Mexican fintech, Resuelve tu Deuda, resolves to expand after ~US$24 million round

Mexican Fintech, Resuelve Tu Deuda, Resolves To Expand After ~us$24 Million Round Mexican Fintech, Resuelve Tu Deuda, Resolves To Expand After ~us$24 Million Round
mexican fintech, resuelve tu deuda, resolves to expand after ~us$24 million round

Keep up to Date with Latin American VC, Startups News

Contxto – Mexican fintech Resuelve Tu Deuda has raised a round worth $453 million pesos (approximately US$24 million) consisting of both equity and financing in order to continue its expansion within and without Latin America.

The round was led by Alloy Merchant Finance, along with rising Latin American venture capital-darling, DILA Capital.

The debt repair company has been pursuing an aggressive expansion strategy for a little while. The current investment is therefore going specifically to consolidate and reinforce their current gains in Latin America and Europe—aka, Mexico, Colombia, Argentina, and Spain. 

But don’t think for a second that they will be forgoing their expansion strategy even in the medium term. In fact, Juan Pablo Zorrilla and Javier Velasquez—cofounders of Resuelve Tu Deuda—have pointed out that as soon as the consolidation is completed they will seek another round to continue to grow beyond their current efforts in Brazil and Italy.

In a press release they stated that, “depending on whether we find even a fraction of the market depth that we have estimated, we will likely not even have enough with the funds we currently have. Therefore, we’ll probably have to raise a second round in order to carry out these exploratory efforts and gain a foothold in Brazil and Italy.”

First come, first served

Debt is a perennial problem for humanity. However, society has moved on from the type of debt peonage that historically plagued countries all across Latin America.

Now, technological solutions are giving many indebted people drowning in high-interest rates, a second chance.

Indeed, Resuelve tu Deuda, was one of the very first fintech companies to emerge in Mexico. Their purpose, as of 2009, is to “repair” debt. In other words, to restructure and absorb people’s individual debts in order to substantially lower their interest rates.

The startup claims it can reduce the final amount paid by debtors by 70 percent from their original fees. That is not unfathomable since predatory loan sharks abound in a credit-poor country like Mexico, where most banks would not dream of giving a loan to the vast majority of the population.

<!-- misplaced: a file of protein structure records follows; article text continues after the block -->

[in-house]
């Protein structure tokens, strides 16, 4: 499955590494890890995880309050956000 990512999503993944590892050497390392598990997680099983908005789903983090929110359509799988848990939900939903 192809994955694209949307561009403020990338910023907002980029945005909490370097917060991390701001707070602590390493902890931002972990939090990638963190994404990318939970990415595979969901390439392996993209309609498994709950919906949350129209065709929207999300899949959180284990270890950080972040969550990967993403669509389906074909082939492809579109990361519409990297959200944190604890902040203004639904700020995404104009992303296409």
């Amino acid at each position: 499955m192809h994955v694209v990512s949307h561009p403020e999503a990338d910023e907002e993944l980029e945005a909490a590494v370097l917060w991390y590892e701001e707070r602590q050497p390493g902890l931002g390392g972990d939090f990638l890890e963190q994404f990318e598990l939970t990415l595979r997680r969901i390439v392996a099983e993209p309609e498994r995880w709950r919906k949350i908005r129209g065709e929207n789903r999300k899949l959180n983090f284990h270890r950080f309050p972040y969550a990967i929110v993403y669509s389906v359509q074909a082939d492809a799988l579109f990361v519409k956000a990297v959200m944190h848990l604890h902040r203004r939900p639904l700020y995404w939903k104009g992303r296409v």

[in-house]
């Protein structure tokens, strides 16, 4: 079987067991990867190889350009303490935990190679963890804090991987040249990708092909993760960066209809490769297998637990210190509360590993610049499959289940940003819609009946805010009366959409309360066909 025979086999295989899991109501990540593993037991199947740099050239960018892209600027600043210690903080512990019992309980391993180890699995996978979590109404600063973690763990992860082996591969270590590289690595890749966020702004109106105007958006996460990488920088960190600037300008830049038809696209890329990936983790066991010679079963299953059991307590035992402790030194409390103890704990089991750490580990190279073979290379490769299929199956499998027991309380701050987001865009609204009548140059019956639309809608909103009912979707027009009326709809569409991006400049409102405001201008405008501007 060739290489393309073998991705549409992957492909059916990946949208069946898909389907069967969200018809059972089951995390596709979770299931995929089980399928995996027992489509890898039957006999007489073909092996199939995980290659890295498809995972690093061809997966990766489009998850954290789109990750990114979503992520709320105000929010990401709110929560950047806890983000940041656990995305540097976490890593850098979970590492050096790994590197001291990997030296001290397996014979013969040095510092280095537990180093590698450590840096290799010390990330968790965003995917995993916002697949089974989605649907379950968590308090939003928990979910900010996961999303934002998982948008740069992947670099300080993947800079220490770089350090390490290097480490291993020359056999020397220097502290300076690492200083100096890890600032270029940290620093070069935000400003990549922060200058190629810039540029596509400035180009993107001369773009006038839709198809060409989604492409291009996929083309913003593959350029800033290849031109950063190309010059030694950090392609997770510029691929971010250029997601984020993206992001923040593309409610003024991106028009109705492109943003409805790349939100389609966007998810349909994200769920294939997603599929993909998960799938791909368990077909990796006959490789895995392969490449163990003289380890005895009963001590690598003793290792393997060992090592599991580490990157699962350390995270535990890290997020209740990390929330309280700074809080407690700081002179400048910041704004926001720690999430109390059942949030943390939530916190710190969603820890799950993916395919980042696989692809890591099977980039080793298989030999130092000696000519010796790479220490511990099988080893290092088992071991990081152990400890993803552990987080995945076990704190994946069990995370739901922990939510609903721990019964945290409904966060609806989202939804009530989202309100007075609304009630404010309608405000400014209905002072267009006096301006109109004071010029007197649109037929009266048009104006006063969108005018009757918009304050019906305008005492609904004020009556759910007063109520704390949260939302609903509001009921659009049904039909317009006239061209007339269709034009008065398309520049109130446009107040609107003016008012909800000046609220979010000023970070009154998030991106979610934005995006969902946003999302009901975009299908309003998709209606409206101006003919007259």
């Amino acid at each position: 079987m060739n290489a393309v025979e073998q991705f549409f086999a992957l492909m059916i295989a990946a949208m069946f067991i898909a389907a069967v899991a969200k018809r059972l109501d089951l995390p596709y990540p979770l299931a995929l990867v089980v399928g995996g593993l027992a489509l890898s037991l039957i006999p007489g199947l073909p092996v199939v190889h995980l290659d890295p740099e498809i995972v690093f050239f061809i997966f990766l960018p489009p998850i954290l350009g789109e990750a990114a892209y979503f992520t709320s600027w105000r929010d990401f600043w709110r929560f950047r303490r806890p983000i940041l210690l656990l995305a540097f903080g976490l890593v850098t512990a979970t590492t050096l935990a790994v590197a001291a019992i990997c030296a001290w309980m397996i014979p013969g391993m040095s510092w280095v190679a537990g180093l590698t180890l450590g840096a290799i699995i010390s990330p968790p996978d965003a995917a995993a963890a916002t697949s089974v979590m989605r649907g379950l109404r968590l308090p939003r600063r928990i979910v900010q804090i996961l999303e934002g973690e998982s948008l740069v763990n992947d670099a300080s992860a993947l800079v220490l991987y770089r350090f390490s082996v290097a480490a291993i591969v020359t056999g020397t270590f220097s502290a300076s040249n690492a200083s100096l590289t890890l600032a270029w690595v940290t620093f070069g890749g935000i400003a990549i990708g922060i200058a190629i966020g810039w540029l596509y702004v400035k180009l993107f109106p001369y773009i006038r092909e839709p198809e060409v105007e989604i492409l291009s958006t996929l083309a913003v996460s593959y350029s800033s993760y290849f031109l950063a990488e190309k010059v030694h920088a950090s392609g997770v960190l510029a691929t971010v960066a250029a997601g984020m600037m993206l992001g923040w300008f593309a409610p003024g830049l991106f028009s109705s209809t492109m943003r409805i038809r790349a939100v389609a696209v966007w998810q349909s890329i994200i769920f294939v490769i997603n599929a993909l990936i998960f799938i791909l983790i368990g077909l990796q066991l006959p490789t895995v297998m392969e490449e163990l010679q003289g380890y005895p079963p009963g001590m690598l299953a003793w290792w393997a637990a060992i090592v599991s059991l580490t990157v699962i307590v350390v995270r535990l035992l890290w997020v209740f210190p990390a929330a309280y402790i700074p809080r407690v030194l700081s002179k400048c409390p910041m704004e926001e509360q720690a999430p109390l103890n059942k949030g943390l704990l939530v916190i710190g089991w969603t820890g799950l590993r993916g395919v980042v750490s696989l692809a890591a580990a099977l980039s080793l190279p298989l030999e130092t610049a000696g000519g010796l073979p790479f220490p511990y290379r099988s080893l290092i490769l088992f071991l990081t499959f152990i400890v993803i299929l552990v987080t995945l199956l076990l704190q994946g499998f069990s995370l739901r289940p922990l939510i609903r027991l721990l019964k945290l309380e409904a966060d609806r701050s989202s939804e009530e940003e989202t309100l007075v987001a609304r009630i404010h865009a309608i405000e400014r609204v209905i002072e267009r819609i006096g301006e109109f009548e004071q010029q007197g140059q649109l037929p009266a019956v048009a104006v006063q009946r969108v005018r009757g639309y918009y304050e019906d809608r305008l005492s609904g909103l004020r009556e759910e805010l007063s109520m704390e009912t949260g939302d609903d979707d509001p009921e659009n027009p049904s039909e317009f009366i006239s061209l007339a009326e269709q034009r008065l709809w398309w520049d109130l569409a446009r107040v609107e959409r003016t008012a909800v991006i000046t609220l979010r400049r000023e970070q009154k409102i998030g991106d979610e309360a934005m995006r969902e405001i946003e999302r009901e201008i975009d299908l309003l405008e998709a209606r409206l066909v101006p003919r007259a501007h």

Related article: Mexican fintech Digitt closes pre-seed investment to ease predatory debt

Some help from an old friend

Attentive readers of Contxto will have noticed that all throughout the beginning of the year, venture capitalists (VCs) across the region have been on a roll. None more so than DILA Capital, the Mexican investment fund that led Resuelve tu Deudaa’s round. Of the total, $453 million pesos, DILA contributed $93 million pesos in equity, and has been giving out money here, there, and everywhere for growth-hungry startups.

Related article: Mexican ethical fashion startup, Someone Somewhere, to expand into US after DILA Capital-led investment

Meanwhile, Alloy Merchant Finance contributed with $360 million pesos in financing. 

So, this massive investment flurry gets one wondering: What ever happened to that oft mentioned, ominous global recession that everyone keeps talking about? It seems nowhere to be seen. But, then again, Resuelve tu Deuda’s press release clarifies that they are a special case:

“Our operations definitely run on a counter-cyclical effect, due to the fact that, if the economy hits any sort of recession, then people start being unable to pay back their loans.”

But don’t despair, because they also found that “this growth, however, has been particularly fast-paced.” So, that either means that there’s nothing to worry about or that there is an unexpectedly bad depression looming in the undertow.

Let’s keep positive, but attentive. Always remember: hope for the best, but plan for the worst. And it doesn’t work out, I guess you can always restructure your debt.


Keep up to Date with Latin American VC, Startups News